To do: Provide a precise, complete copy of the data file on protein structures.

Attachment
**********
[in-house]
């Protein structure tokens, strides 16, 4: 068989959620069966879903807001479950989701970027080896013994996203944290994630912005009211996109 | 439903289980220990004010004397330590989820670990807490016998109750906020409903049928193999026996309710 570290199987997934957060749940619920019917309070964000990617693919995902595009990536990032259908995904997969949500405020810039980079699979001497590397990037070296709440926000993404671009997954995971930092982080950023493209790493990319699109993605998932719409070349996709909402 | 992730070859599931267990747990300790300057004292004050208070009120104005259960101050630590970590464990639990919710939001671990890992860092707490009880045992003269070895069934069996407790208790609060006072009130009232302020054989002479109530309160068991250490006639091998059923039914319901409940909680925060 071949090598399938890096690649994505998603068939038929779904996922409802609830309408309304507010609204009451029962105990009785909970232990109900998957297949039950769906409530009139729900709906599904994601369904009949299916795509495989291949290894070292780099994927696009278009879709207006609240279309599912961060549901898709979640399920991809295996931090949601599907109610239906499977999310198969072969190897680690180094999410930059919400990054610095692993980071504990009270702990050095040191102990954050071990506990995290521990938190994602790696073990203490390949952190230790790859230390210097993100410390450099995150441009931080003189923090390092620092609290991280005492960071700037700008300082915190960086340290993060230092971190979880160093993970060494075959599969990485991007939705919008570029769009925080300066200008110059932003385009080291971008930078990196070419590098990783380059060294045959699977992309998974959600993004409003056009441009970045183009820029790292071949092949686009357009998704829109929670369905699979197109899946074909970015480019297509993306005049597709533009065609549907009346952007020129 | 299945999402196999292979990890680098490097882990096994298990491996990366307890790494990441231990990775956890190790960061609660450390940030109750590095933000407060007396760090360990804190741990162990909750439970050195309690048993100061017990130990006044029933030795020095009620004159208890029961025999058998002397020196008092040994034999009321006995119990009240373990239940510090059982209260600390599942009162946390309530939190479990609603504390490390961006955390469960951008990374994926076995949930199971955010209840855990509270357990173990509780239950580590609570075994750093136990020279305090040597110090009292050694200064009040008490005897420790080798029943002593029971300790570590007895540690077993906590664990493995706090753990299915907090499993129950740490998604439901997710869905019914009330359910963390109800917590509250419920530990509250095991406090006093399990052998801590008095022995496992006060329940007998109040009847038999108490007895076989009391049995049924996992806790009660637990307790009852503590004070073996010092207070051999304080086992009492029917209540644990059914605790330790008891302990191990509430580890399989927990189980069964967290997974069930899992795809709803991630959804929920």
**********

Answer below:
[in-house]
């Protein structure tokens, strides 16, 4: 068989959620069966879903807001479950989701970027080896013994996203944290994630912005009211996109 | 439903289980220990004010004397330590989820670990807490016998109750906020409903049928193999026996309710 570290199987997934957060749940619920019917309070964000990617693919995902595009990536990032259908995904997969949500405020810039980079699979001497590397990037070296709440926000993404671009997954995971930092982080950023493209790493990319699109993605998932719409070349996709909402 | 992730070859599931267990747990300790300057004292004050208070009120104005259960101050630590970590464990639990919710939001671990890992860092707490009880045992003269070895069934069996407790208790609060006072009130009232302020054989002479109530309160068991250490006639091998059923039914319901409940909680925060 071949090598399938890096690649994505998603068939038929779904996922409802609830309408309304507010609204009451029962105990009785909970232990109900998957297949039950769906409530009139729900709906599904994601369904009949299916795509495989291949290894070292780099994927696009278009879709207006609240279309599912961060549901898709979640399920991809295996931090949601599907109610239906499977999310198969072969190897680690180094999410930059919400990054610095692993980071504990009270702990050095040191102990954050071990506990995290521990938190994602790696073990203490390949952190230790790859230390210097993100410390450099995150441009931080003189923090390092620092609290991280005492960071700037700008300082915190960086340290993060230092971190979880160093993970060494075959599969990485991007939705919008570029769009925080300066200008110059932003385009080291971008930078990196070419590098990783380059060294045959699977992309998974959600993004409003056009441009970045183009820029790292071949092949686009357009998704829109929670369905699979197109899946074909970015480019297509993306005049597709533009065609549907009346952007020129 | 299945999402196999292979990890680098490097882990096994298990491996990366307890790494990441231990990775956890190790960061609660450390940030109750590095933000407060007396760090360990804190741990162990909750439970050195309690048993100061017990130990006044029933030795020095009620004159208890029961025999058998002397020196008092040994034999009321006995119990009240373990239940510090059982209260600390599942009162946390309530939190479990609603504390490390961006955390469960951008990374994926076995949930199971955010209840855990509270357990173990509780239950580590609570075994750093136990020279305090040597110090009292050694200064009040008490005897420790080798029943002593029971300790570590007895540690077993906590664990493995706090753990299915907090499993129950740490998604439901997710869905019914009330359910963390109800917590509250419920530990509250095991406090006093399990052998801590008095022995496992006060329940007998109040009847038999108490007895076989009391049995049924996992806790009660637990307790009852503590004070073996010092207070051999304080086992009492029917209540644990059914605790330790008891302990191990509430580890399989927990189980069964967290997974069930899992795809709803991630959804929920």